Learn why “change” is our 2010 Word of the Year, and tell us what you think

After hours of calculation, deliberation, and lexical prestidigitation, we are pleased to reveal our selection for the 2010 Word of the Year.

In 2010, millions of people visited Dictionary.com to learn the right spelling, pronunciation, or definition of millions of words. Our Word of the Year directly reflects the hard work of our users — a word that experienced a surge of look-ups in the past 12 months. The word is change. It’s not trendy, funny, nor was it coined on Twitter, but we think it tells a real story about how our users define 2010.

Change of course has two common meanings: 1. “To make the form, nature, content, future course, etc., of (something) different from what it is or from what it would be if left alone.” 2. “Coins of low denomination.”

This isn’t 2008, and “change” is no longer a campaign slogan. Yet it still captures the popular imagination. Why? The national debate can arguably be summarized by the question: In the past two years, has there been enough change? Has there been too much? Meanwhile, many Americans continue to face change in their homes, bank accounts and jobs. Only time will tell if the latest wave of change Americans voted for in the midterm elections will result in a negative or positive outcome.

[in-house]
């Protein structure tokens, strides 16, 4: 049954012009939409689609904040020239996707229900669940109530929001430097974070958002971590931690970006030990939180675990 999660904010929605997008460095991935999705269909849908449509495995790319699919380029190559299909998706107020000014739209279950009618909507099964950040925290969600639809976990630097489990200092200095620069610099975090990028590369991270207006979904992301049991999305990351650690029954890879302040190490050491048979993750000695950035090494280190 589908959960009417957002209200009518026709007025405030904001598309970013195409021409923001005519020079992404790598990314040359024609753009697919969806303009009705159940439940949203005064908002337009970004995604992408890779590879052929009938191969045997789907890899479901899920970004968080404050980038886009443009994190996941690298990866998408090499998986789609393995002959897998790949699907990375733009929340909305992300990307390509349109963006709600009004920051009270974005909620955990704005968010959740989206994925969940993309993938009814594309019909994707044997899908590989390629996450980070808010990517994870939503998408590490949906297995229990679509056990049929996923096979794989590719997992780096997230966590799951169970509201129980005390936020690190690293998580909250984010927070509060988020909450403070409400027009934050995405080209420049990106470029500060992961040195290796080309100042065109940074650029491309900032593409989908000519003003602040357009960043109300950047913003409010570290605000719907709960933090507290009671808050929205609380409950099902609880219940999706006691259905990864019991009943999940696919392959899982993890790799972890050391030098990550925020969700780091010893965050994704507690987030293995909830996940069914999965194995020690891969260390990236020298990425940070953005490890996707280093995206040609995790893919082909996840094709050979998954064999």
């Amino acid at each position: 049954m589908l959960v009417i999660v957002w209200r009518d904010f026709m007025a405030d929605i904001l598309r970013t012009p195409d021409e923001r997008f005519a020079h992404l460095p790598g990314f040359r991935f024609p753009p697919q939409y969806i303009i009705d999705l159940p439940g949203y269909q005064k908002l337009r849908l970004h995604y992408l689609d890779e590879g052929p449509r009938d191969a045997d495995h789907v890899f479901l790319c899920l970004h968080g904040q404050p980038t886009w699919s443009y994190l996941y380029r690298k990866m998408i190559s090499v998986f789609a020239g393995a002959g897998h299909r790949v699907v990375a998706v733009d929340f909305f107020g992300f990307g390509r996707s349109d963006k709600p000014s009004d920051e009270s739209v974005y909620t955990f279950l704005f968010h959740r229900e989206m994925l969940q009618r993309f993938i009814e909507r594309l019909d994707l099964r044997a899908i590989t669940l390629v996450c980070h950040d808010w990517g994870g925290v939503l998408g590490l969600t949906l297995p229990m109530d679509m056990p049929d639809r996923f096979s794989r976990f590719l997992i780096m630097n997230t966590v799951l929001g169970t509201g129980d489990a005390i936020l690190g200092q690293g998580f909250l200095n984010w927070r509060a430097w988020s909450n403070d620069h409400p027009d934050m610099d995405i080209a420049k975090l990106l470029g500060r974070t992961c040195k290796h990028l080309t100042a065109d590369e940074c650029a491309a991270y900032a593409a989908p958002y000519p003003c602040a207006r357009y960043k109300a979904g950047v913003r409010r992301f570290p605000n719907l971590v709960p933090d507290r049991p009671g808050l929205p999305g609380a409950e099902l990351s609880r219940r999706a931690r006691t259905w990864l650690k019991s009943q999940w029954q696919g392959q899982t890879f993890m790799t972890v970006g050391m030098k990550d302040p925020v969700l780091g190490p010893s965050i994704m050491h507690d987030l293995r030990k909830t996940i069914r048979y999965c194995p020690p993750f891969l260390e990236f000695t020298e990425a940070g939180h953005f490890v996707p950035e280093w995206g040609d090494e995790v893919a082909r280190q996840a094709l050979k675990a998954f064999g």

The change jangling in your pocket may explain the desire to know the meaning of “change” better than any specific event. These are tough times.

The runner-ups for Word of the Year provide a fuller picture: “Success,” “unique,” “character,” also surged in the number of look-ups in 2010. If you can’t define success by material prosperity, what’s left? We can’t say for certain, but one hopes that increases in “unique,” and “character” reflect a search for personal growth.